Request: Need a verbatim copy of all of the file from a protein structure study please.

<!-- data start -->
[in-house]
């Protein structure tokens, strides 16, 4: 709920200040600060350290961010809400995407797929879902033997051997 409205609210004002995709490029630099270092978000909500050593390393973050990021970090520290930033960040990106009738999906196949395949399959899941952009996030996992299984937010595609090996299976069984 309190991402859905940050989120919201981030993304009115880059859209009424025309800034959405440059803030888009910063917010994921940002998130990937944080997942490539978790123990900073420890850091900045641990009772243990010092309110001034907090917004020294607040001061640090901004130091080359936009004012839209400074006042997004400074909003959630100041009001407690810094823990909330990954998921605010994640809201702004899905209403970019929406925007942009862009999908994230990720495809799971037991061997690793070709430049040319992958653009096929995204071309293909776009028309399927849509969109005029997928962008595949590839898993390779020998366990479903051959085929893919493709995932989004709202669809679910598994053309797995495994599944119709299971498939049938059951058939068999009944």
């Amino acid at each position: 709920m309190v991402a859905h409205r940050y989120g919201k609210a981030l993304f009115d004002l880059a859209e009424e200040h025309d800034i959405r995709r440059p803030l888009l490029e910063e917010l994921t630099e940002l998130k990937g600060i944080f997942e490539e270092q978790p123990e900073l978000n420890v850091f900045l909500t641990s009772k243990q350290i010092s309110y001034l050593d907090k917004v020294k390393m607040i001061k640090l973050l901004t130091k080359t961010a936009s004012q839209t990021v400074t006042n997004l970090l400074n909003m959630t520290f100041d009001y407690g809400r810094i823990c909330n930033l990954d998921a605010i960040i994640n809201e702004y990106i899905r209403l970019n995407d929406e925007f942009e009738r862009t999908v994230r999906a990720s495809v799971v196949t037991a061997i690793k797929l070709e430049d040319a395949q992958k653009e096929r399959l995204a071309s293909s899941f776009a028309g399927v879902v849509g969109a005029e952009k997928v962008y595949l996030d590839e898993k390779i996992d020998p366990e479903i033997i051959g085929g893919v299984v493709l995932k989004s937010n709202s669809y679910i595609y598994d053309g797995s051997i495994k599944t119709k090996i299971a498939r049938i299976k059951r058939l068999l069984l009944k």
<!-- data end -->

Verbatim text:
[in-house]
């Protein structure tokens, strides 16, 4: 709920200040600060350290961010809400995407797929879902033997051997 409205609210004002995709490029630099270092978000909500050593390393973050990021970090520290930033960040990106009738999906196949395949399959899941952009996030996992299984937010595609090996299976069984 309190991402859905940050989120919201981030993304009115880059859209009424025309800034959405440059803030888009910063917010994921940002998130990937944080997942490539978790123990900073420890850091900045641990009772243990010092309110001034907090917004020294607040001061640090901004130091080359936009004012839209400074006042997004400074909003959630100041009001407690810094823990909330990954998921605010994640809201702004899905209403970019929406925007942009862009999908994230990720495809799971037991061997690793070709430049040319992958653009096929995204071309293909776009028309399927849509969109005029997928962008595949590839898993390779020998366990479903051959085929893919493709995932989004709202669809679910598994053309797995495994599944119709299971498939049938059951058939068999009944």
């Amino acid at each position: 709920m309190v991402a859905h409205r940050y989120g919201k609210a981030l993304f009115d004002l880059a859209e009424e200040h025309d800034i959405r995709r440059p803030l888009l490029e910063e917010l994921t630099e940002l998130k990937g600060i944080f997942e490539e270092q978790p123990e900073l978000n420890v850091f900045l909500t641990s009772k243990q350290i010092s309110y001034l050593d907090k917004v020294k390393m607040i001061k640090l973050l901004t130091k080359t961010a936009s004012q839209t990021v400074t006042n997004l970090l400074n909003m959630t520290f100041d009001y407690g809400r810094i823990c909330n930033l990954d998921a605010i960040i994640n809201e702004y990106i899905r209403l970019n995407d929406e925007f942009e009738r862009t999908v994230r999906a990720s495809v799971v196949t037991a061997i690793k797929l070709e430049d040319a395949q992958k653009e096929r399959l995204a071309s293909s899941f776009a028309g399927v879902v849509g969109a005029e952009k997928v962008y595949l996030d590839e898993k390779i996992d020998p366990e479903i033997i051959g085929g893919v299984v493709l995932k989004s937010n709202s669809y679910i595609y598994d053309g797995s051997i495994k599944t119709k090996i299971a498939r049938i299976k059951r058939l068999l069984l009944k």